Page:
[Homeroast] Forced plurimodality
doughoople at gmail.com
Sat Sep 29 17:51:32 CDT 2012
A quick word of explanation is probably in order...
A couple of years ago, some charts circulated on the Internet comparing
"espresso" grinders to "drip" grinders.
They contained an analysis of the distribution of particle sizes.
As I was interested in the properties of coarse-ground coffee, those were
the charts I focused on.
In the chart for the "drip" grinder, it was mostly flat and low, but there
was one pronounced spike toward the coarse end, indicating that the bulk of
the grounds were coarse. There was also a discernible bump in the fine
area, indicating the presence of at least some fines, but it wasn't all
The the chart for the "espresso" grinder, the chart looked very similar.
There was a pronounced coarse spike that looked very similar to that of the
"drip" grinder. But, in place of the bump in the fine area, there was a
spike that was nearly as pronounced as the coarse spike.
So the "espresso" grinder was always going to deliver a fine spike no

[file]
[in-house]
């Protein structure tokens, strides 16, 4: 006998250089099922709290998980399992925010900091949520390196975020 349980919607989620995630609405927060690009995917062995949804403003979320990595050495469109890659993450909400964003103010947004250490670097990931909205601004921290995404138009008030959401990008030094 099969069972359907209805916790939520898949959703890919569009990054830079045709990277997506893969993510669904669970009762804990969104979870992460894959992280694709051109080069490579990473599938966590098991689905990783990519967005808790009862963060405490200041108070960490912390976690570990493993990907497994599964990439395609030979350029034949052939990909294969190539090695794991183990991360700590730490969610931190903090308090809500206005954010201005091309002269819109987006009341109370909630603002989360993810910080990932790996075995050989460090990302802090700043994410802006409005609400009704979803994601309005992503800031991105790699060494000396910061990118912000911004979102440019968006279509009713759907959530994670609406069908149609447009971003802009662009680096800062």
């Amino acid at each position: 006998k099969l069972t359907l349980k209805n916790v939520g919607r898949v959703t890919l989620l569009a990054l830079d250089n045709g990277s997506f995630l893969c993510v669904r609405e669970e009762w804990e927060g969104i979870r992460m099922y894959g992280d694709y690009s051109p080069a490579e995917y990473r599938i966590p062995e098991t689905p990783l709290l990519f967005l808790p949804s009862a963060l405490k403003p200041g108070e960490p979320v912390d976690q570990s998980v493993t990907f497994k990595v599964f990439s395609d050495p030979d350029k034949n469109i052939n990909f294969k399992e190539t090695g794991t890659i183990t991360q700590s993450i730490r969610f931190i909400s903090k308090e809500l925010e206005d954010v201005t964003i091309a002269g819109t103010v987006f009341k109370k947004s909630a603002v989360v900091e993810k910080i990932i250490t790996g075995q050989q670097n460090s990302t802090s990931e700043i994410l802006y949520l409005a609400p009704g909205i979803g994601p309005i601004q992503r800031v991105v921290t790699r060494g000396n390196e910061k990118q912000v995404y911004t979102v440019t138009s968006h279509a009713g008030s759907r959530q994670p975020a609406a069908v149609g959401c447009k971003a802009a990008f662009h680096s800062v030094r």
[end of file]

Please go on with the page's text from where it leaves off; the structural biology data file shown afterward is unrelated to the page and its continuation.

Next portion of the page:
matter what setting the grinder was set to, but the "drip" grinder would
allow for a consistently coarse grind without any fines.
These charts had me wondering for years, and I was always curious as to how
to validate this in the real world of cups of real coffee.
What sent me digging through all this again was the experience of looking
at the output of the Compak K6 and the Baratza Vario side by side.
And of tasting the difference. The difference in the cups is huge.
In the end, what really fascinated me was the ability to simulate the
"espresso" result using a "drip" grinder. It certainly lent weight and
credibility to the results in those particle-size charts.
Which one is better? The cup ground at the pure drip coarse setting? Or the
cup at the espresso coarse setting (real or simulated)? I haven't decided
yet. They're both nice!
At the very least, it adds an intriguing dimension to the pursuit of the
perfect cup of coffee, a pursuit that never ends!
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